THE FOLLOWING IS A PRESS RELEASE FROM THE WASHINGTON DEPARTMENT OF FISH AND WILDLIFE
Salmon managers have developed options for ocean salmon fisheries that reflect concerns over poor projected returns of coho and chinook salmon this year.
Three alternatives for ocean salmon fisheries were approved Wednesday for public review by the Pacific Fishery Management Council (PFMC), which establishes fishing seasons in ocean waters 3 to 200 miles off the Pacific coast. A public hearing on the three alternatives is scheduled for March 26 in Westport. More details are available online at https://www.pcouncil.org/2017/12/51357/salmon-hearings/.
The three options are designed to protect the low numbers of wild coho and chinook expected to return to the Columbia River and other Washington rivers this year while still providing some fishing opportunities, said Kyle Adicks, salmon fisheries policy lead for the Washington Department of Fish and Wildlife (WDFW).
“We’ll use this range of options to work with stakeholders to develop a final fishing package for 2018 that meets our conservation objectives for wild salmon,” Adicks said. “We know that ocean salmon quotas for chinook will be the lowest in several years and that coho quotas will be limited again this year due to weak forecasted returns to several rivers.”
This year’s forecast of Columbia River fall chinook is down more than 50 percent from the 10-year average. About 112,500 hatchery chinook are expected to return to the lower Columbia River. Those fish, known as “tules” are the backbone of the recreational ocean chinook fishery.
Meanwhile, fishery managers expect 286,200 Columbia River hatchery coho to return to the Washington coast, down about 100,000 fish from last year’s forecast. Only 279,300 coho actually returned last year to the Columbia River, where some coho stocks are listed for protection under the federal Endangered Species Act.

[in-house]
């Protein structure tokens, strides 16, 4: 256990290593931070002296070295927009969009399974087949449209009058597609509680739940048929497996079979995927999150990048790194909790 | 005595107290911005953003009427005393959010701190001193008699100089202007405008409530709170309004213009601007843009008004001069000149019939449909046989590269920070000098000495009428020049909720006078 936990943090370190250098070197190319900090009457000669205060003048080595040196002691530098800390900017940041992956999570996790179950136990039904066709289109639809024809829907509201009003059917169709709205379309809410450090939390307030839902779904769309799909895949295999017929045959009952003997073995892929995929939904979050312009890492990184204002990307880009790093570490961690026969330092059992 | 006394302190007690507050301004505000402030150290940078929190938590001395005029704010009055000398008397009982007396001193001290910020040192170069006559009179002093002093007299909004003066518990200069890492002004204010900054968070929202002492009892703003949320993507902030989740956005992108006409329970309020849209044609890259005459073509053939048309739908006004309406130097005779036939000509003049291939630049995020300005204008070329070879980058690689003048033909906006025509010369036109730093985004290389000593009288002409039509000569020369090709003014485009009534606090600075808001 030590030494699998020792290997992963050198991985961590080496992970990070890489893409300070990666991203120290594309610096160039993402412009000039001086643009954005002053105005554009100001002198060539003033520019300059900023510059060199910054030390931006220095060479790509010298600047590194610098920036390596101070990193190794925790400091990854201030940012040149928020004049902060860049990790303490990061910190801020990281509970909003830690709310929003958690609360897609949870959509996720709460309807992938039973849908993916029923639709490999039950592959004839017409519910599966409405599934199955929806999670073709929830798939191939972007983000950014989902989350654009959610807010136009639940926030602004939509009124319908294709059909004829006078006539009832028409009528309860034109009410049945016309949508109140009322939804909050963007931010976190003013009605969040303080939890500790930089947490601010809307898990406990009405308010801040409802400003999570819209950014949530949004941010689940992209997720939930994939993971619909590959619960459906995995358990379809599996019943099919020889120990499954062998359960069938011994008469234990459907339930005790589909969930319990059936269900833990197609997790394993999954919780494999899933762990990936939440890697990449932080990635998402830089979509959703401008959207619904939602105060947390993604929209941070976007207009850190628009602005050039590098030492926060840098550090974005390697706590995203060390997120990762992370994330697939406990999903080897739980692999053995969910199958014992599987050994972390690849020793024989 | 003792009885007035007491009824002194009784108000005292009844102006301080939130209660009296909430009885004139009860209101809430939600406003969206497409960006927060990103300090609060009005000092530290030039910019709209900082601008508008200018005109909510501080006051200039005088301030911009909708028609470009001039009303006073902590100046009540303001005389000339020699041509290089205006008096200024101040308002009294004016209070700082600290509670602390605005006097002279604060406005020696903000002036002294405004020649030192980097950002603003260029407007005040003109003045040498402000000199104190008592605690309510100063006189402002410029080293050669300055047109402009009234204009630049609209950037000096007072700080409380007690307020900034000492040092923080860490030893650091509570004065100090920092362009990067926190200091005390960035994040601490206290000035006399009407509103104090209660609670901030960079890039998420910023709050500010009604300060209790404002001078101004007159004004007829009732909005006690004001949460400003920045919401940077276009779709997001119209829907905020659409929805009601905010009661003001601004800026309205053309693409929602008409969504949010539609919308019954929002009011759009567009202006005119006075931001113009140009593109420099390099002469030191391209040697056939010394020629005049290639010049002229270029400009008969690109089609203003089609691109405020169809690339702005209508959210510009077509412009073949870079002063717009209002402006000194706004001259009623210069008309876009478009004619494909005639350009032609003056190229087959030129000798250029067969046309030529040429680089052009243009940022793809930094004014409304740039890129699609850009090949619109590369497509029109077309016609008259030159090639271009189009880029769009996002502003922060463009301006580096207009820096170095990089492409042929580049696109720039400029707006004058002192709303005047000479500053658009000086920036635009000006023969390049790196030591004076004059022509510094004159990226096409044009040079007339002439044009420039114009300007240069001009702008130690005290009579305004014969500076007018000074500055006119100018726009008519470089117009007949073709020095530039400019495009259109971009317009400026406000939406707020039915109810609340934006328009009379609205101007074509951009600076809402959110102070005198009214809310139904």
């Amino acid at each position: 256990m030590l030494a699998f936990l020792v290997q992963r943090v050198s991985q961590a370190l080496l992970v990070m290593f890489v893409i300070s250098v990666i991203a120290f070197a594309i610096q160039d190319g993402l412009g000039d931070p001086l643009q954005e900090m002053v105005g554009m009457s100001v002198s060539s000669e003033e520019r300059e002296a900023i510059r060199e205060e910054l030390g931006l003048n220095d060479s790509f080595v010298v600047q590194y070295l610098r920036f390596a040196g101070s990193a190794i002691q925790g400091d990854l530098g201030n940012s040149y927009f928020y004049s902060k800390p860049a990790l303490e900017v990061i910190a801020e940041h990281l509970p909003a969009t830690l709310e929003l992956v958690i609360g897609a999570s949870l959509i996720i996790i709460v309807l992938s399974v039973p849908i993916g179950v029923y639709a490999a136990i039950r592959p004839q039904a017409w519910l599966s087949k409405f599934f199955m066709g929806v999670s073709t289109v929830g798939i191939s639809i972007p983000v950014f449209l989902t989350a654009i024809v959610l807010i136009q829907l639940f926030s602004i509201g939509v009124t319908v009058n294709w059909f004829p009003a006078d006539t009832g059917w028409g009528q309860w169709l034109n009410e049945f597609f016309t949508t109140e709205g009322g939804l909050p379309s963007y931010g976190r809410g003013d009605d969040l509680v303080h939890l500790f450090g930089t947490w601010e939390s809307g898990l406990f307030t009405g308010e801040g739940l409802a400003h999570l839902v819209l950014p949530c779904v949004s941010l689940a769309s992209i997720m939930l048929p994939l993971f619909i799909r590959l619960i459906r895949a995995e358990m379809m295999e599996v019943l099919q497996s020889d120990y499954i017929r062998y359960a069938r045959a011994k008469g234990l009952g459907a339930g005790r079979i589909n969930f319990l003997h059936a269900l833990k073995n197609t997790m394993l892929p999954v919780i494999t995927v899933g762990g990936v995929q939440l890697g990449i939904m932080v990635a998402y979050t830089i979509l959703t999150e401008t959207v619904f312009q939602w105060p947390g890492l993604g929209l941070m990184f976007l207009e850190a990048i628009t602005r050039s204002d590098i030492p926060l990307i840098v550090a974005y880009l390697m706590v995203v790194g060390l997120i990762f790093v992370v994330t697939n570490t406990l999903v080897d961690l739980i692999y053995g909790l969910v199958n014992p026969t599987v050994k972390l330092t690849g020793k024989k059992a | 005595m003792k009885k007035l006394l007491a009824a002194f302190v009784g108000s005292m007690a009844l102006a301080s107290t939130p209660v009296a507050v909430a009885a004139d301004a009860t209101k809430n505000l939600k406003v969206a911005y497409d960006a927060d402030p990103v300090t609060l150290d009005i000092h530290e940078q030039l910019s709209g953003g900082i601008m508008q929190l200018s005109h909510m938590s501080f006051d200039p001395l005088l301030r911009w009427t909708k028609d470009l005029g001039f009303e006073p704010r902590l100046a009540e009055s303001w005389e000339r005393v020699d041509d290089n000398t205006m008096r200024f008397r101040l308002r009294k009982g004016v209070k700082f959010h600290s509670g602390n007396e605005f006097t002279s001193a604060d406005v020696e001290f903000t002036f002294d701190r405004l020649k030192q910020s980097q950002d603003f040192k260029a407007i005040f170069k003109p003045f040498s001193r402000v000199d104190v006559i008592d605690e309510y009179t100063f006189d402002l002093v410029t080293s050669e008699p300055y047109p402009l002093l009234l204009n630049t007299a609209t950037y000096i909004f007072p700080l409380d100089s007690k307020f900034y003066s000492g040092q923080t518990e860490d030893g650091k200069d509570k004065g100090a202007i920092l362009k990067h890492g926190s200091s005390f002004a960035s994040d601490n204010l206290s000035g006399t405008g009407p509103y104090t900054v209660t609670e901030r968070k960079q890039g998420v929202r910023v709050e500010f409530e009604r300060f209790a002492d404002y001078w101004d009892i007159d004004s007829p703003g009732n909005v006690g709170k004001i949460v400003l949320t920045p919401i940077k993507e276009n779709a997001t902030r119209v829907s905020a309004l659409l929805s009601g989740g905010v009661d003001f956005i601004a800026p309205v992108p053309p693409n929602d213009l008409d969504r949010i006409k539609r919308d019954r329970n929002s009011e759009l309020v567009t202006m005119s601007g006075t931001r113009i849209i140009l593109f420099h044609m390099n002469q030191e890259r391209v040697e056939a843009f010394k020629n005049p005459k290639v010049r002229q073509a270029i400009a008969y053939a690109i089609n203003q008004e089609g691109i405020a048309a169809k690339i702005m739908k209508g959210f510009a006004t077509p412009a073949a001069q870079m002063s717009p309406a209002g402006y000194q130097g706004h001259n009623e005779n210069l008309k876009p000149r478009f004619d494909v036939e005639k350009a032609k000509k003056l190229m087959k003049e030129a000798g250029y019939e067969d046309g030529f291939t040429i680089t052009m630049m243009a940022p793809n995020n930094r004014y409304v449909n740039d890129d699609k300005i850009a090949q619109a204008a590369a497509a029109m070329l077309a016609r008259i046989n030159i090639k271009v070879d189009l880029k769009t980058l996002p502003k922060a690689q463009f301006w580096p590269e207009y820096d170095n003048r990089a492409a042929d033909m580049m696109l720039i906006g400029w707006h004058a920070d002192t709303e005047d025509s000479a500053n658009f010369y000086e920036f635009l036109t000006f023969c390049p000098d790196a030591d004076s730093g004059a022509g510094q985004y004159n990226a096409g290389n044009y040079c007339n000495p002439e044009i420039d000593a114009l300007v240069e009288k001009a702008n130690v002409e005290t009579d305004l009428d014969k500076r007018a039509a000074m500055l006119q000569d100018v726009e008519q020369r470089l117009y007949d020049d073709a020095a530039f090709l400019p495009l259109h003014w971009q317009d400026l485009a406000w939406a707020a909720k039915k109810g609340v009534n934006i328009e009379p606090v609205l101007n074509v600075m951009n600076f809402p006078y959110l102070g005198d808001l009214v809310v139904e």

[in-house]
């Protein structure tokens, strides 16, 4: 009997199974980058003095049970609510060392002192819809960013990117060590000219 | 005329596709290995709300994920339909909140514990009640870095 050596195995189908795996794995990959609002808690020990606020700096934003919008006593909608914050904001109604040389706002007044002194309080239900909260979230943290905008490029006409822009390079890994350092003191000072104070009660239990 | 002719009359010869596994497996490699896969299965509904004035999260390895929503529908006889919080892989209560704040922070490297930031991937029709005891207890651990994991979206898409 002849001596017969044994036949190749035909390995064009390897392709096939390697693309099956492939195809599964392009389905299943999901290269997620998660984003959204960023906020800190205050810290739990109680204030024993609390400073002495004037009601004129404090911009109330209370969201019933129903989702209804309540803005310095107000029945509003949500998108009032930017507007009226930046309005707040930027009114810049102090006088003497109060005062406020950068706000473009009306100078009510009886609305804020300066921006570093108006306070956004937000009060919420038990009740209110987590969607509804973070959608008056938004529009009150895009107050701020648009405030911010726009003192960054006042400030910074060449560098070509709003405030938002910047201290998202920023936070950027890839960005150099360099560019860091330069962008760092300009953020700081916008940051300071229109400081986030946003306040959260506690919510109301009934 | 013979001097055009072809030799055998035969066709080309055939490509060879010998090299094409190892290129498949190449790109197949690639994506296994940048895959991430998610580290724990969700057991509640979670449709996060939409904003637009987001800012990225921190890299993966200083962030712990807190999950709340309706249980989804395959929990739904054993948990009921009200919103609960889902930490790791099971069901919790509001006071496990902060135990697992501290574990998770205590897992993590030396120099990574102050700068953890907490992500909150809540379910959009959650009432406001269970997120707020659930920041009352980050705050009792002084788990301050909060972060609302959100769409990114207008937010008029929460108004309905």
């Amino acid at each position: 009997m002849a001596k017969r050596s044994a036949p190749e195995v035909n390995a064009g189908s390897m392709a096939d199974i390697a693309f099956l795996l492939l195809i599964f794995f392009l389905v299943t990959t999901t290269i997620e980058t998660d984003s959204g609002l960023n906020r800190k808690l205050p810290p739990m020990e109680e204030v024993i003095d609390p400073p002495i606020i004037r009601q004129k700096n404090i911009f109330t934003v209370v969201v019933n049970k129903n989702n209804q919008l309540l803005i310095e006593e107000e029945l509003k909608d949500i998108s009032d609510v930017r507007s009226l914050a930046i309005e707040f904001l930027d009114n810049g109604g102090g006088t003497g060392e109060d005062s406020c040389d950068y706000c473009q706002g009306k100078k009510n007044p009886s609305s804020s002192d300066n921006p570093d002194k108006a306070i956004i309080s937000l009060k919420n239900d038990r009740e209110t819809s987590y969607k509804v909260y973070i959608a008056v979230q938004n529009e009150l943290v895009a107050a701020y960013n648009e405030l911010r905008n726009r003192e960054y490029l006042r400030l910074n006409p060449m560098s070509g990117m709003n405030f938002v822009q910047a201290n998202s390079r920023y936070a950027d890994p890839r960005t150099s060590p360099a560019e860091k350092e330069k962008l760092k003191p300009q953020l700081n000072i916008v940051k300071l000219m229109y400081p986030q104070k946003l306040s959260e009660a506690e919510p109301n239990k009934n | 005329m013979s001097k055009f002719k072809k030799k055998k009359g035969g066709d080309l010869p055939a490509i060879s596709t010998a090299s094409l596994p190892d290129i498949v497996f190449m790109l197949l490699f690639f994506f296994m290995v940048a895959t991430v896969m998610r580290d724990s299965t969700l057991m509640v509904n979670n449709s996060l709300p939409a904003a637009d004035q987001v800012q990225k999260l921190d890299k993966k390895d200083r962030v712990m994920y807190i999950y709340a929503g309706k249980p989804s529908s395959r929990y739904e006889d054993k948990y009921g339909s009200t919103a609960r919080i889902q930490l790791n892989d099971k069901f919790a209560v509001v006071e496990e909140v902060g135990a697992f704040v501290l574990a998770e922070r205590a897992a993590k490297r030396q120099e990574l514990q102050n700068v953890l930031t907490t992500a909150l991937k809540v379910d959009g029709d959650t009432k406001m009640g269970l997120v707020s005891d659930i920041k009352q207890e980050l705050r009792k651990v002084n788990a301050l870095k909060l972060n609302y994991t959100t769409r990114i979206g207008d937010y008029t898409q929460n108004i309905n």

Unfavorable environmental conditions, such as warm ocean water and flooding in rivers, have reduced the number of salmon returning to Washington’s waters, Adicks said.
The alternatives include the following quotas for recreational fisheries off the Washington coast:
- Alternative 1: 32,500 chinook and 42,000 coho. Marine areas 1 (Ilwaco), 3 (La Push) and 4 (Neah Bay) would open June 23, while Marine Area 2 (Westport) would open July 1. All four areas would be open daily through Sept. 3. This option would have a fishery scheduled from Sept. 29-Oct. 14 in the La Push late-season area.
- Alternative 2: 27,500 chinook and 29,400 coho. Marine areas 1, 3 and 4 would be open daily June 30-Sept. 3, while Marine Area 2 would be open five days per week (Sunday throughThursday) June 24-Sept. 3. This option would also have a fishery scheduled from Sept. 29-Oct. 14 in the La Push late-season area.
- Alternative 3: 22,500 chinook and 16,800 coho. All four marine areas would be open July 1-Sept. 3. Marine Area 2 would be open Sundays through Thursdays while the other areas would be open daily. This option does not include a late fishery in the La Push area.
Each of the alternatives allows for varying levels of chinook and hatchery coho retention. Fisheries may close early if quotas have been met. For more details about the options, visit PFMC’s webpage at https://www.pcouncil.org/blog/.
The first alternative most closely resembles ocean fisheries last summer, when PFMC adopted recreational ocean fishing quotas of 45,000 chinook and 42,000 coho salmon.
Chinook and coho quotas approved by the PFMC will be part of a comprehensive 2018 salmon-fishing package, which includes marine and freshwater fisheries throughout Puget Sound, the Columbia River and Washington’s coastal areas. State and tribal co-managers are currently developing those other fisheries.
State and tribal co-managers will complete the final 2018 salmon fisheries package in conjunction with PFMC during its April meeting in Portland, Ore.
Meanwhile, several public meetings are scheduled in March and April to discuss regional fisheries issues. The public can comment on the proposed ocean alternatives and provide their thoughts on other salmon fisheries through WDFW’s website at https://wdfw.wa.gov/fishing/northfalcon/. A schedule of public meetings, as well as salmon run-size forecasts and more information about the salmon-season setting process can also be found on the webpage.